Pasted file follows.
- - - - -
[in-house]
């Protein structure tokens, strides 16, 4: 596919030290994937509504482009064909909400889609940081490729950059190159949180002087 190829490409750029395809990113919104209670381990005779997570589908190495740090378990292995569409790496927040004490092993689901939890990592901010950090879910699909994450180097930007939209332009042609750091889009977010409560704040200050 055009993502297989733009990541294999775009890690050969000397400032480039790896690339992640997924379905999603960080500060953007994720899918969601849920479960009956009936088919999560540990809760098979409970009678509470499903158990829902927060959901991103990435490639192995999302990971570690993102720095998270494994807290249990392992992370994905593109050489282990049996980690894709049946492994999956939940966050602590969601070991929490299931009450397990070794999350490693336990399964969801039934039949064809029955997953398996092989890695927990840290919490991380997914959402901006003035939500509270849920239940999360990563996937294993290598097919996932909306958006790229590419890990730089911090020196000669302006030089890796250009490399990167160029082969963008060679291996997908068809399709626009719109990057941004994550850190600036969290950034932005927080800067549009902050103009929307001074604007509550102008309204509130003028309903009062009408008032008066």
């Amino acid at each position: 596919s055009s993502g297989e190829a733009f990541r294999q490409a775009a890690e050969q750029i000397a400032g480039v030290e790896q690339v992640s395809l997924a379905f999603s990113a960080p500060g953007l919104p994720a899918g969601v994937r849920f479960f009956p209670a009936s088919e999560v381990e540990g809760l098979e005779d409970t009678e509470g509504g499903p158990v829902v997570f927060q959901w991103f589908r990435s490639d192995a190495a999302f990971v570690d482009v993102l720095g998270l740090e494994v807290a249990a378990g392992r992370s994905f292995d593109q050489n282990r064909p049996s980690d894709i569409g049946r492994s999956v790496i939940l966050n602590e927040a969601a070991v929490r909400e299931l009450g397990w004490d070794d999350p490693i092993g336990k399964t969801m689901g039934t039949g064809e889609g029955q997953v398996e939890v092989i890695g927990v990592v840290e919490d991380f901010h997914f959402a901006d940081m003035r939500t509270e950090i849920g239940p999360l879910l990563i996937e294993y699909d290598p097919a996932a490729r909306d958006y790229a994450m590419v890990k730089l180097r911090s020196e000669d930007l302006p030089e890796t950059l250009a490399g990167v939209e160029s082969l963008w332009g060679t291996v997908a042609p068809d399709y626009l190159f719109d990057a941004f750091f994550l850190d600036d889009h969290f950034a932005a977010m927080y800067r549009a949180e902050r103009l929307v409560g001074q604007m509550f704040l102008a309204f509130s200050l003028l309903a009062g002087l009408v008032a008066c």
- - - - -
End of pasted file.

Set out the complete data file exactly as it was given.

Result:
[in-house]
């Protein structure tokens, strides 16, 4: 596919030290994937509504482009064909909400889609940081490729950059190159949180002087 190829490409750029395809990113919104209670381990005779997570589908190495740090378990292995569409790496927040004490092993689901939890990592901010950090879910699909994450180097930007939209332009042609750091889009977010409560704040200050 055009993502297989733009990541294999775009890690050969000397400032480039790896690339992640997924379905999603960080500060953007994720899918969601849920479960009956009936088919999560540990809760098979409970009678509470499903158990829902927060959901991103990435490639192995999302990971570690993102720095998270494994807290249990392992992370994905593109050489282990049996980690894709049946492994999956939940966050602590969601070991929490299931009450397990070794999350490693336990399964969801039934039949064809029955997953398996092989890695927990840290919490991380997914959402901006003035939500509270849920239940999360990563996937294993290598097919996932909306958006790229590419890990730089911090020196000669302006030089890796250009490399990167160029082969963008060679291996997908068809399709626009719109990057941004994550850190600036969290950034932005927080800067549009902050103009929307001074604007509550102008309204509130003028309903009062009408008032008066």
């Amino acid at each position: 596919s055009s993502g297989e190829a733009f990541r294999q490409a775009a890690e050969q750029i000397a400032g480039v030290e790896q690339v992640s395809l997924a379905f999603s990113a960080p500060g953007l919104p994720a899918g969601v994937r849920f479960f009956p209670a009936s088919e999560v381990e540990g809760l098979e005779d409970t009678e509470g509504g499903p158990v829902v997570f927060q959901w991103f589908r990435s490639d192995a190495a999302f990971v570690d482009v993102l720095g998270l740090e494994v807290a249990a378990g392992r992370s994905f292995d593109q050489n282990r064909p049996s980690d894709i569409g049946r492994s999956v790496i939940l966050n602590e927040a969601a070991v929490r909400e299931l009450g397990w004490d070794d999350p490693i092993g336990k399964t969801m689901g039934t039949g064809e889609g029955q997953v398996e939890v092989i890695g927990v990592v840290e919490d991380f901010h997914f959402a901006d940081m003035r939500t509270e950090i849920g239940p999360l879910l990563i996937e294993y699909d290598p097919a996932a490729r909306d958006y790229a994450m590419v890990k730089l180097r911090s020196e000669d930007l302006p030089e890796t950059l250009a490399g990167v939209e160029s082969l963008w332009g060679t291996v997908a042609p068809d399709y626009l190159f719109d990057a941004f750091f994550l850190d600036d889009h969290f950034a932005a977010m927080y800067r549009a949180e902050r103009l929307v409560g001074q604007m509550f704040l102008a309204f509130s200050l003028l309903a009062g002087l009408v008032a008066c």